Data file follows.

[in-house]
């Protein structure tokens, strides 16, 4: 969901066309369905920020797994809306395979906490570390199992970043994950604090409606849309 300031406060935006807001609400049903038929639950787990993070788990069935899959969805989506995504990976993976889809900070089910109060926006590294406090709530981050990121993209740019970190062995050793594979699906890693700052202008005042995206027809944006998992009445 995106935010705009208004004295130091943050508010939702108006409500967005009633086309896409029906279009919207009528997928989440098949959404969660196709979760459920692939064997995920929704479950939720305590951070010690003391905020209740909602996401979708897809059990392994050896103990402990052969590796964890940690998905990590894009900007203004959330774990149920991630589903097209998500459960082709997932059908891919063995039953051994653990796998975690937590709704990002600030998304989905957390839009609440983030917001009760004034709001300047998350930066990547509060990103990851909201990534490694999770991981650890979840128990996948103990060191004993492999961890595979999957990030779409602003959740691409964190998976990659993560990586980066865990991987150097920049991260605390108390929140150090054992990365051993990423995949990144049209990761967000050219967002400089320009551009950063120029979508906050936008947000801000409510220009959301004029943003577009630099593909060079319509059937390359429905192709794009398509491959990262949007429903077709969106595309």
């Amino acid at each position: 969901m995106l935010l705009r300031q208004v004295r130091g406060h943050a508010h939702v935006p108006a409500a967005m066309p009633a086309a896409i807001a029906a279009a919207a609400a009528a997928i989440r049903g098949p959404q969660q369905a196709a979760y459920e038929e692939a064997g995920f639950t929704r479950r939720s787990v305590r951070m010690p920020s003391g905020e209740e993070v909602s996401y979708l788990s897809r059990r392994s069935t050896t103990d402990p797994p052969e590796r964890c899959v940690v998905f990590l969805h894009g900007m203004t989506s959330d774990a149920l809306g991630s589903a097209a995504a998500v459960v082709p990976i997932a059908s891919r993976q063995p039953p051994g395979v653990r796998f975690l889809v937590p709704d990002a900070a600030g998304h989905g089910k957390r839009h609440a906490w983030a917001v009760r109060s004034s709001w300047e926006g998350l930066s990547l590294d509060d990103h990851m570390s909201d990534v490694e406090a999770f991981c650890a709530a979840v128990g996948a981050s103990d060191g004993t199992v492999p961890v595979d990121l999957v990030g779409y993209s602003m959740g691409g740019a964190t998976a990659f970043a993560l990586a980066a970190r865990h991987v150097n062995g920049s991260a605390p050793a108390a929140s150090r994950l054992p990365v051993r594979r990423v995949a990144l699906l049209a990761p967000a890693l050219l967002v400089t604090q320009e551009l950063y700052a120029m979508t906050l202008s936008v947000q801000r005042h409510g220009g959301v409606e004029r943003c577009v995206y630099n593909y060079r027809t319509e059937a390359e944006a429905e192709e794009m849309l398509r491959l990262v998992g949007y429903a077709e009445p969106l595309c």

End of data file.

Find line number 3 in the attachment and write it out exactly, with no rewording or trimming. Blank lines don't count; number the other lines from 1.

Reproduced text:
């Amino acid at each position: 969901m995106l935010l705009r300031q208004v004295r130091g406060h943050a508010h939702v935006p108006a409500a967005m066309p009633a086309a896409i807001a029906a279009a919207a609400a009528a997928i989440r049903g098949p959404q969660q369905a196709a979760y459920e038929e692939a064997g995920f639950t929704r479950r939720s787990v305590r951070m010690p920020s003391g905020e209740e993070v909602s996401y979708l788990s897809r059990r392994s069935t050896t103990d402990p797994p052969e590796r964890c899959v940690v998905f990590l969805h894009g900007m203004t989506s959330d774990a149920l809306g991630s589903a097209a995504a998500v459960v082709p990976i997932a059908s891919r993976q063995p039953p051994g395979v653990r796998f975690l889809v937590p709704d990002a900070a600030g998304h989905g089910k957390r839009h609440a906490w983030a917001v009760r109060s004034s709001w300047e926006g998350l930066s990547l590294d509060d990103h990851m570390s909201d990534v490694e406090a999770f991981c650890a709530a979840v128990g996948a981050s103990d060191g004993t199992v492999p961890v595979d990121l999957v990030g779409y993209s602003m959740g691409g740019a964190t998976a990659f970043a993560l990586a980066a970190r865990h991987v150097n062995g920049s991260a605390p050793a108390a929140s150090r994950l054992p990365v051993r594979r990423v995949a990144l699906l049209a990761p967000a890693l050219l967002v400089t604090q320009e551009l950063y700052a120029m979508t906050l202008s936008v947000q801000r005042h409510g220009g959301v409606e004029r943003c577009v995206y630099n593909y060079r027809t319509e059937a390359e944006a429905e192709e794009m849309l398509r491959l990262v998992g949007y429903a077709e009445p969106l595309c």